The benefits of gardening cannot be understated, and it helps you achieve a sense of great accomplishment when you finally see the little shrubs and seedlings that you have spent countless hours taking care of bearing tasty fruits and wonderful flowers. However, the hobby can quickly turn into a frustrating experience when you notice your garden flooded with different types of pests and insects that eat away at the leaves of your plants, flowers, and fruits. Most people tend to spray toxic chemicals to get rid of pests, but they ultimately prove harmful to your plants too. If you follow that approach, you have to eventually replace the topsoil of your garden by searching “topsoil near me” online.

The Plants

However, you can adopt a more natural approach towards pest control in your garden by growing carnivorous plants that eat pests, bugs, and other small creatures to survive. Here are a few plants that get rid of pests:

  1. Venus flytrap (Dionaea muscipula) – Venus flytrap is perhaps the most well-known carnivorous plant, owing to the countless depictions of the plant in many science fiction movies such as Little Shop of Horrors. The plant is about 6-inches in height and width while the trap is about 1-inch long in general.

Venus flytrap is a common household plant that is native to the Carolinas. Unlike many other carnivorous plants that wait for insects passively, the trapping mechanism of Venus flytraps moves actively.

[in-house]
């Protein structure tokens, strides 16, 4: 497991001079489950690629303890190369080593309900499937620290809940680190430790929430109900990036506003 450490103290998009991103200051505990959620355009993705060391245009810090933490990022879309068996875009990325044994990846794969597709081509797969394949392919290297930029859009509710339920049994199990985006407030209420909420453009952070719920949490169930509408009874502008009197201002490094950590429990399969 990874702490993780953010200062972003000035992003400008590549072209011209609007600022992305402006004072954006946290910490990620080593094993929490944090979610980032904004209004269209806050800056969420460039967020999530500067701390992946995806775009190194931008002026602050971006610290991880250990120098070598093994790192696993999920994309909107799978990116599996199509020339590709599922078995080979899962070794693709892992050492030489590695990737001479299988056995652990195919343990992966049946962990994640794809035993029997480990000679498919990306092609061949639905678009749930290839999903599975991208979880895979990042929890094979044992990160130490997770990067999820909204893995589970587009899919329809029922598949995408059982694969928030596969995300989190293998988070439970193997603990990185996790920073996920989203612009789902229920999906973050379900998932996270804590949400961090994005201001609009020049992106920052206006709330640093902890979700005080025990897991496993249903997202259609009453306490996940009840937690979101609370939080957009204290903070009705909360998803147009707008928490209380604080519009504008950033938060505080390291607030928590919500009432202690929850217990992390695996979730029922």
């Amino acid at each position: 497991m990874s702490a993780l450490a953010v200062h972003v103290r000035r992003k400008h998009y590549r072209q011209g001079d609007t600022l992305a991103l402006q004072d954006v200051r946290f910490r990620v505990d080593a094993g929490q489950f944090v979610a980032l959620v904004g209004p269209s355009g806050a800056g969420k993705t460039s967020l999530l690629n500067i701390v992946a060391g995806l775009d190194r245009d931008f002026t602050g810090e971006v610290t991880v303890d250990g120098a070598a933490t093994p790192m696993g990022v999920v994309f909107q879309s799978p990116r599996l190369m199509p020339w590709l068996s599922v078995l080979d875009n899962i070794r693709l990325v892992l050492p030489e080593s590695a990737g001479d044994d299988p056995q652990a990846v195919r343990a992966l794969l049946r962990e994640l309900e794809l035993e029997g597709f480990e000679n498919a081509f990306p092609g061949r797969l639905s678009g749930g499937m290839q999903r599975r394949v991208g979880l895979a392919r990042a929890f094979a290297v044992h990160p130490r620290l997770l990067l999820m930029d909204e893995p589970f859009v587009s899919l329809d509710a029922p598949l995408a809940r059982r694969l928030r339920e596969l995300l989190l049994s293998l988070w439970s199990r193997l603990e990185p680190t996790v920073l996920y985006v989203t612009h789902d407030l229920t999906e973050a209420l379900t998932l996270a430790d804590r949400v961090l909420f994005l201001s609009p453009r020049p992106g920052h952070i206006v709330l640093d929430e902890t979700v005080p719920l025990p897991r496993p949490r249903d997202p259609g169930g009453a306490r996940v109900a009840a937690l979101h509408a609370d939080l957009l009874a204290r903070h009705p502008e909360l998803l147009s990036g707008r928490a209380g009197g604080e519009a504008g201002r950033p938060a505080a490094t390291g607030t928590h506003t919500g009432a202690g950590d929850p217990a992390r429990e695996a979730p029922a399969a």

1. Sun pitcher plant (Heli amphora spp.) – Sun pitcher plants comprise more than 20 species of Heli amphora native to South America. The length of sun pitcher plants can range from 6-16 inches, and they feature a leaf structure that resembles a pitcher which has evolved to hold water down to drown the trapped insects.

Sun pitcher plants are difficult to cultivate since they require very high humidity levels and precise temperature to grow.

  1. Cobra lily (darlingtonia californica) – Cobra lily (A.K.A. California pitcher plants) is native to Northern California and southern Oregon. These plants are closely related to plants in the Sarraceniaceae family and can grow up to 39-inches tall. They are named appropriately since the flowers of cobra lilies resemble the head of a cobra in a striking pose.

Like other pitcher plants, cobra lilies also kill insects by drowning them in their specialized lead structure that contain downward-pointing hairs designed to prevent trapped insects from escaping.

  1. Tropical pitcher plant (nepenthes spp.) – Tropical pitcher plants are perhaps the weirdest of all the carnivorous plants since most of them are woody vines. They are native to regions that border the Indian ocean. Collectively, the Nepenthes genus includes more than 150 species, and some can grow large enough to trap birds, small mammals, and lizards too. N. x copelandii,Nepenthes x alata, N. sanguinea, and N. fuscaare some tropical pitcher plants that are suited for cultivating indoors.